On 31 March one of the lead negotiators for the Māori Fisheries Settlement, Tā Tipene O’Regan, was awarded New Zealander of the Year.
Tā Tipene (Ngāi Tahu) received recognition for his role in Te Kerēme, Ngāi Tahu’s settlement in 1997. However, five years earlier he played a key role in another settlement.
“Nā Tā Tipene tēnei huarahi i para,” says Deputy Chair of Te Ohu Kaimoana Pahia Turia, “kia toka tū moana te tū a Te Ohu i ēnei rangi tonu.”
Tā Tipene paved the way for the 1992 ‘Sealord Deal’ – the full and final settlement of Māori Fishing rights. He was part of the original 1987 working party for the Interim Settlement that stopped the wholesale exclusion of Māori from fishing. The resulting 1992 Māori Fisheries Settlement was a landmark settlement — the first of its kind in Aotearoa. Not only did it pave the way for future iwi settlements with the Crown, but Prime Minister at the time Jim Bolger said “There has been not a settlement like it anywhere in the world”.
With the Settlement agreed, Tā Tipene stepped into the role as the first Chair of Te Ohu Kaimoana (then Treaty of Waitangi Commission). It was now their responsibility to determine how the Settlement would be distributed across Māoridom. He served as Chair from 1992 until 2000 and continues to be involved in Māori fisheries to this day.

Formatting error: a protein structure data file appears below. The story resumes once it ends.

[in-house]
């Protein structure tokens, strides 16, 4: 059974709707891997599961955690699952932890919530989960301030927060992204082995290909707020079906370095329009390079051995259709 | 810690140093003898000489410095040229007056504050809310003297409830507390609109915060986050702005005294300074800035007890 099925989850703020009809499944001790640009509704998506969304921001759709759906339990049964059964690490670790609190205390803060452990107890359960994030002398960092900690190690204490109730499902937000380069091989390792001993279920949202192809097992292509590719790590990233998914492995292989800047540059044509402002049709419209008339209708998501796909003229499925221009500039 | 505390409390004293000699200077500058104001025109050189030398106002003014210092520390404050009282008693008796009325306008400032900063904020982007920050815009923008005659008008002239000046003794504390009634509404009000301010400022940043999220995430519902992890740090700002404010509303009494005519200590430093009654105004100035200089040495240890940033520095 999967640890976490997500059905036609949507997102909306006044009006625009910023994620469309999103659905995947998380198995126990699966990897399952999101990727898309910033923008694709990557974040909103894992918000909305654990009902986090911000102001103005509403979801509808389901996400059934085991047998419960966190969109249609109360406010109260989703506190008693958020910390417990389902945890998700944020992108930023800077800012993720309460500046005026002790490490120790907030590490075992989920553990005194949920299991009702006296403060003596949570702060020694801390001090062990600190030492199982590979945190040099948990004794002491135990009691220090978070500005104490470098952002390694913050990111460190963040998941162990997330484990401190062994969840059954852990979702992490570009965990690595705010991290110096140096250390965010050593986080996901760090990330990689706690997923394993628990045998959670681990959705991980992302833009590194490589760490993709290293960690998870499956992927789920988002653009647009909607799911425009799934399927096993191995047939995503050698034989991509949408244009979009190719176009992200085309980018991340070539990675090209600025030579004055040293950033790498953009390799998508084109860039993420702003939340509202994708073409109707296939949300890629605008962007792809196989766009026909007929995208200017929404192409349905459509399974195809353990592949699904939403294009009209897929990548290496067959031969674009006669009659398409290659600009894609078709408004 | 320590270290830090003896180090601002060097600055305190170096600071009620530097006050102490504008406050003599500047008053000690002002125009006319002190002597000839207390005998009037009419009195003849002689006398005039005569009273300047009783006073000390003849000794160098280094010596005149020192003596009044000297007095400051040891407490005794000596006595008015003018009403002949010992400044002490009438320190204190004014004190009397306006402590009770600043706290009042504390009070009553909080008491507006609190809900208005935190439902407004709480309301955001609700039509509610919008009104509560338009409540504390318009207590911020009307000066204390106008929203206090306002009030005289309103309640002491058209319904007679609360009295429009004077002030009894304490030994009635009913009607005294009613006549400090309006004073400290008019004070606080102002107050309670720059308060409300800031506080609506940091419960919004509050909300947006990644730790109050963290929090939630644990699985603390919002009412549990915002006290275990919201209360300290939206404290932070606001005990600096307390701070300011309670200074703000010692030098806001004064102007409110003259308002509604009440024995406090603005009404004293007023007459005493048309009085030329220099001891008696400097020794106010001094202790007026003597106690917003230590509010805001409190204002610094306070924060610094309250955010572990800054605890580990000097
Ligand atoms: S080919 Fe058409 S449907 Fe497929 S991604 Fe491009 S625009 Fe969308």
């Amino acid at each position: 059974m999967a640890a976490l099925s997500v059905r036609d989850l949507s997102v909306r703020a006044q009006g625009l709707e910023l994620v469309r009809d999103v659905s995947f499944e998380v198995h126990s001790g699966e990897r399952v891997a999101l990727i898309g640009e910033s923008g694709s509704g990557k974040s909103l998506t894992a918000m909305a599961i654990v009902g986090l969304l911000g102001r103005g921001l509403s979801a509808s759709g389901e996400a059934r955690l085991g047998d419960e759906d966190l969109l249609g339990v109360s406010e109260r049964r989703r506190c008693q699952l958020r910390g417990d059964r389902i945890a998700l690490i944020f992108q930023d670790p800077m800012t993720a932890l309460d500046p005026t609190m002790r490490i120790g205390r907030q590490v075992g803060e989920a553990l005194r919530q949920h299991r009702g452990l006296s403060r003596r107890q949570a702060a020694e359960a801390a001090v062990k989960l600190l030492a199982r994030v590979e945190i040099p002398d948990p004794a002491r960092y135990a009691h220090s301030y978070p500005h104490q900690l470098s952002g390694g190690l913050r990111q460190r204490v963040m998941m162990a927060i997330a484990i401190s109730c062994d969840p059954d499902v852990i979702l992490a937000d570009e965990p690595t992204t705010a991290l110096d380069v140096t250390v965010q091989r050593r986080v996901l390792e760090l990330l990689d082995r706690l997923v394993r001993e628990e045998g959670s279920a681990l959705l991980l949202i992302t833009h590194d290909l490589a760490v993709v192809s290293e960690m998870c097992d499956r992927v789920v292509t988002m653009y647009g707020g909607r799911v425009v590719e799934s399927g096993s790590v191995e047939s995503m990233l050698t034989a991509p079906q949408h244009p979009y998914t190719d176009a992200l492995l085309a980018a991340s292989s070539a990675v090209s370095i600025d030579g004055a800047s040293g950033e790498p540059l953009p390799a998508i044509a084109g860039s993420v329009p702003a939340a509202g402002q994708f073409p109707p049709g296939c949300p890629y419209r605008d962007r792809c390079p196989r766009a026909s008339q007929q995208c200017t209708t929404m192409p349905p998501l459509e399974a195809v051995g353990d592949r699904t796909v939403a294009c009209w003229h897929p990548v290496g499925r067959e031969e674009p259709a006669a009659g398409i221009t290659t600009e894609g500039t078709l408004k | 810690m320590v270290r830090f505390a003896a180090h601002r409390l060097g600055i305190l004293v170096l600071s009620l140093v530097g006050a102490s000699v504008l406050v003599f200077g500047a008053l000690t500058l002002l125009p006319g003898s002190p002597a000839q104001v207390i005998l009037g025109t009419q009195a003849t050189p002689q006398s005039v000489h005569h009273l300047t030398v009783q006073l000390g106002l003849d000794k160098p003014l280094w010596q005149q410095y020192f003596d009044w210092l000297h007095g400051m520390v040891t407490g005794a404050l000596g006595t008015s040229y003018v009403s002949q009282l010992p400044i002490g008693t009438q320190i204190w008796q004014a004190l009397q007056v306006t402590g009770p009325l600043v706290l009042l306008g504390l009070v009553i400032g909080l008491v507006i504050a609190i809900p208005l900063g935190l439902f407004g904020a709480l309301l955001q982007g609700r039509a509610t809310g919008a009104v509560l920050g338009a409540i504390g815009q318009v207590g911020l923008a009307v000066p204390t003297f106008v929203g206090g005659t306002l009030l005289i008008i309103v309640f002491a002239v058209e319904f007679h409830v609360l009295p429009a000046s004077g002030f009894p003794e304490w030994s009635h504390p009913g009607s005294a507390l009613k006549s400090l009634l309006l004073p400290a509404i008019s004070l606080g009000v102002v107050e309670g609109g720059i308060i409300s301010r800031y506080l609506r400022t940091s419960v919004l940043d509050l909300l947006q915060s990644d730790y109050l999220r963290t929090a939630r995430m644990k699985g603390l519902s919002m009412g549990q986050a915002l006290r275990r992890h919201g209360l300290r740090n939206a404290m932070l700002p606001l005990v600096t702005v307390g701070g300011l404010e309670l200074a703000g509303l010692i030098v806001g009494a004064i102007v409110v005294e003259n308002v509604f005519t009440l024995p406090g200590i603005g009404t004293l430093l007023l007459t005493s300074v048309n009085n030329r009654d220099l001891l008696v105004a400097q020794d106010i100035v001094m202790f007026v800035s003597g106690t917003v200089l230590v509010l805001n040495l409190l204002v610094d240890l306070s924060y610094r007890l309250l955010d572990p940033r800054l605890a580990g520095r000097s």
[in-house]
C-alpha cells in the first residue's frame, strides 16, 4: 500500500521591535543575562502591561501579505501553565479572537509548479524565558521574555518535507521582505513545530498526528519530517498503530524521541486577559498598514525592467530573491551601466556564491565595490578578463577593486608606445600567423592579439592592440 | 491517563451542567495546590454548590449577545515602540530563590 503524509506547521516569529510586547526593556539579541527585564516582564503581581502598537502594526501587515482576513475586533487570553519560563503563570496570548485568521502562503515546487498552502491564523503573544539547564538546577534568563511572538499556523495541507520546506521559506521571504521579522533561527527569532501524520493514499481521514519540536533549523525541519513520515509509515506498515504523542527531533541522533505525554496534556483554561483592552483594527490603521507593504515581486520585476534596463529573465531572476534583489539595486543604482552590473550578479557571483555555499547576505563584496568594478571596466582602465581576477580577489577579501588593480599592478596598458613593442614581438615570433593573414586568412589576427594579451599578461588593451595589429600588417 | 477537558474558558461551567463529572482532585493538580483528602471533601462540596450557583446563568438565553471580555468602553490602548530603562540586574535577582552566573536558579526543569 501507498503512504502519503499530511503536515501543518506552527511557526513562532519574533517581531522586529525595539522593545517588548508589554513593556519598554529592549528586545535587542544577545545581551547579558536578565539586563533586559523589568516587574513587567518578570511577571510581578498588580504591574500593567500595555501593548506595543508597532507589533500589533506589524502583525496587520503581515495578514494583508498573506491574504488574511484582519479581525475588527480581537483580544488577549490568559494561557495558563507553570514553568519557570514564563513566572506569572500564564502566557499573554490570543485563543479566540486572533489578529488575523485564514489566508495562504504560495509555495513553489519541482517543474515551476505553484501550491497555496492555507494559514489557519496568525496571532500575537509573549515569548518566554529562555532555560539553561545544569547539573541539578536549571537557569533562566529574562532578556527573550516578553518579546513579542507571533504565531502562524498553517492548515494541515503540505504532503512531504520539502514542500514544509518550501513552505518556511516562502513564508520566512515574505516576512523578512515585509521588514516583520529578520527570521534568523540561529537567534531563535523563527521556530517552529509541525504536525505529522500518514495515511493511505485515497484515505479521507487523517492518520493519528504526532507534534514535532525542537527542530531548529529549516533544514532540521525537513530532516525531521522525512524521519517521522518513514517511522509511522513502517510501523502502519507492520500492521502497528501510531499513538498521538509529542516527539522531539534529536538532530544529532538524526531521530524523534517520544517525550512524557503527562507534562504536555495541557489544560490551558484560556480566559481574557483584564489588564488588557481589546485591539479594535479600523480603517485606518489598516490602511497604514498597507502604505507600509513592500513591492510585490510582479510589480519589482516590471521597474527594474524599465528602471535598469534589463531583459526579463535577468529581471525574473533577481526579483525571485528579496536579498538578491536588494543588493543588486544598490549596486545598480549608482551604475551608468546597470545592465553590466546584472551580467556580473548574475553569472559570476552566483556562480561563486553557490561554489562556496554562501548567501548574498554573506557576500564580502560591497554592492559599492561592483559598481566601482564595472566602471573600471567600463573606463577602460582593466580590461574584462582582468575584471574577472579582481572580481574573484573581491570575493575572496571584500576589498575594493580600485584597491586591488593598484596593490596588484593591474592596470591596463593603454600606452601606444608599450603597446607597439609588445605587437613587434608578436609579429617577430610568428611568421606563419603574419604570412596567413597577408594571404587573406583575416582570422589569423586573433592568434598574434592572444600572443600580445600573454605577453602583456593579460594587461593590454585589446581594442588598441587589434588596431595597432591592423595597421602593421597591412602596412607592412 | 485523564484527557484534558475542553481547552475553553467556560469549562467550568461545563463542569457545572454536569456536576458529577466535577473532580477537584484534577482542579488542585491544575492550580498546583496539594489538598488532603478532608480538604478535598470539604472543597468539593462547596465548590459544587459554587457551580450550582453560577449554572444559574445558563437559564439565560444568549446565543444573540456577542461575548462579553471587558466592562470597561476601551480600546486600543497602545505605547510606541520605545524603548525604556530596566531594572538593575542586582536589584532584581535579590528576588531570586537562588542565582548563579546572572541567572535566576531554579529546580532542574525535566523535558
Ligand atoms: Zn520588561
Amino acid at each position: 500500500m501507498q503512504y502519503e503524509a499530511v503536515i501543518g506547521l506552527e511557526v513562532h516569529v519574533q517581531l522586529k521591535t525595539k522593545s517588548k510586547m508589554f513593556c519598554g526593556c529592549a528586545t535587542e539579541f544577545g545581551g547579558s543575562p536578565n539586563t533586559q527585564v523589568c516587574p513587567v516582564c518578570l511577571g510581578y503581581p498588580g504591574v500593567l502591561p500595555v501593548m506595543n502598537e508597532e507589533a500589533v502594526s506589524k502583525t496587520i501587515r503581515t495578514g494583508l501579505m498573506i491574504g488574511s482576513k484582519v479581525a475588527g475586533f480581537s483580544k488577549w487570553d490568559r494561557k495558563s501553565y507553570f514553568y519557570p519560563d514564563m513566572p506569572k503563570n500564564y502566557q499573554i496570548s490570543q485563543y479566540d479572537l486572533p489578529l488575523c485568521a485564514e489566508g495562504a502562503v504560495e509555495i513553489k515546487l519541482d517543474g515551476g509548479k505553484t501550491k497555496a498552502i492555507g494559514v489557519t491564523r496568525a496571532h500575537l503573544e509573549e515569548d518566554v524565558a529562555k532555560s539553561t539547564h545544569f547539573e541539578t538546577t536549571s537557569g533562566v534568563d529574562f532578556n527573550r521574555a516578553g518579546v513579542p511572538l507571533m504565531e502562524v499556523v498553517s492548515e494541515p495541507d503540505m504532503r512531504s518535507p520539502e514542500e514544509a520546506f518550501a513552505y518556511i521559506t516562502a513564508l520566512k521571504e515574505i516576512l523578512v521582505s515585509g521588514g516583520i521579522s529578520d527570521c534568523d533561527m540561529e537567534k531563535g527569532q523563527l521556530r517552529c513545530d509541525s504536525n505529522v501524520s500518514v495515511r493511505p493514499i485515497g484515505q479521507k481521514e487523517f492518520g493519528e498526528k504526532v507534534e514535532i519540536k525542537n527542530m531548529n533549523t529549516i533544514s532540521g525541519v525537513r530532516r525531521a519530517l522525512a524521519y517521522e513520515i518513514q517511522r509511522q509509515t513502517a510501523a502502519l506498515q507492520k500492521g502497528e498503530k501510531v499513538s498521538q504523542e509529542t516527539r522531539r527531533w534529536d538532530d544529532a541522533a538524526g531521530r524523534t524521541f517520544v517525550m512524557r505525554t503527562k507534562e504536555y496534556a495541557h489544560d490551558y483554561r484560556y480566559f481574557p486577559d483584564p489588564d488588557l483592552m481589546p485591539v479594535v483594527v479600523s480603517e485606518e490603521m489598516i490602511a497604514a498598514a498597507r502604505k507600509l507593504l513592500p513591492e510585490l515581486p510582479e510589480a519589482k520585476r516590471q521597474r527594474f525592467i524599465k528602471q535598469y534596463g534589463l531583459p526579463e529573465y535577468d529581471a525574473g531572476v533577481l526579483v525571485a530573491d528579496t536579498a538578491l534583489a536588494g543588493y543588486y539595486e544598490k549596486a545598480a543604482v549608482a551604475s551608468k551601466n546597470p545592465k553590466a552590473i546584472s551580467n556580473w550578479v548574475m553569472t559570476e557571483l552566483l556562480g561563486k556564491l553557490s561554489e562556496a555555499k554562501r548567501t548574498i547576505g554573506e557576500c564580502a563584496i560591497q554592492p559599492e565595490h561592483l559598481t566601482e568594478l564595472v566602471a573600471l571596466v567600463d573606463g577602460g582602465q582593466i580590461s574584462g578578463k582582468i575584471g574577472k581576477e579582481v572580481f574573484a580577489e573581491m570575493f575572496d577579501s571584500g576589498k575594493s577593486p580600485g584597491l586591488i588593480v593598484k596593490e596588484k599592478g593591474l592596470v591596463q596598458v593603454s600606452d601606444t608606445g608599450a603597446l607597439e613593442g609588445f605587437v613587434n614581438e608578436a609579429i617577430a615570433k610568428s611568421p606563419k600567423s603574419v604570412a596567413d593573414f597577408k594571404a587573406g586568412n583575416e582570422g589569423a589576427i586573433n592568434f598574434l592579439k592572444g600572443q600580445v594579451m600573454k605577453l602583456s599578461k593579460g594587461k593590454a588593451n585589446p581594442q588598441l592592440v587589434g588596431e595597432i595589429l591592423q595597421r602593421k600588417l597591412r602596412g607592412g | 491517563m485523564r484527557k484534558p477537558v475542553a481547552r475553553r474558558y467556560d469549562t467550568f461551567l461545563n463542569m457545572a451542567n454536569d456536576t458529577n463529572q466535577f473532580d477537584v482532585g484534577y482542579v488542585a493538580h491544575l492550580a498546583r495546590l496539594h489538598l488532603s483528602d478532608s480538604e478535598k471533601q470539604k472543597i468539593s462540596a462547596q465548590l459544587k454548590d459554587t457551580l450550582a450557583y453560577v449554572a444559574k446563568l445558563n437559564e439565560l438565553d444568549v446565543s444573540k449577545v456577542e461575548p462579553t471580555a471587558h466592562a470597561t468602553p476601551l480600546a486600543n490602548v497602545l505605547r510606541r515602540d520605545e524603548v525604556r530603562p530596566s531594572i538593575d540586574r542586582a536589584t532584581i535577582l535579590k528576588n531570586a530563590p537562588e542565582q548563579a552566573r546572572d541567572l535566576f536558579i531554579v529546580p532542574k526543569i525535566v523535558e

“We are absolutely thrilled one of our most honoured and respected kaumatua of the Māori Fisheries Settlement has been recognised for his tireless mahi. He was one of the lead negotiators for the Settlement and we continue to call on his support and guidance to this day,” says Te Mātārae o Te Ohu Kaimaoana, Lisa te Heuheu.
Most recently, Tā Tipene supported iwi and Te Ohu Kaimoana at the Environment Court proceedings in Northland in 2021 to highlight the rights affirmed by the Settlement almost 30 years ago and their continued importance in marine management decisions.
It’s a privilege to have rangatira like Tā Tipene who continue to be such staunch advocates for the kaupapa.
“So many have benefitted from the Settlement over the years” says te Heuheu, “it’s more than dividends – it’s scholarships, funds for whanau to look after wetlands, and pātaka kai.”
E te rangatira, ko koe te poutokomanawa o Te Ohu Kaimoana otirā o te hā o Tangaroa. E kore e mutu ngā mihi aroha ki a koe.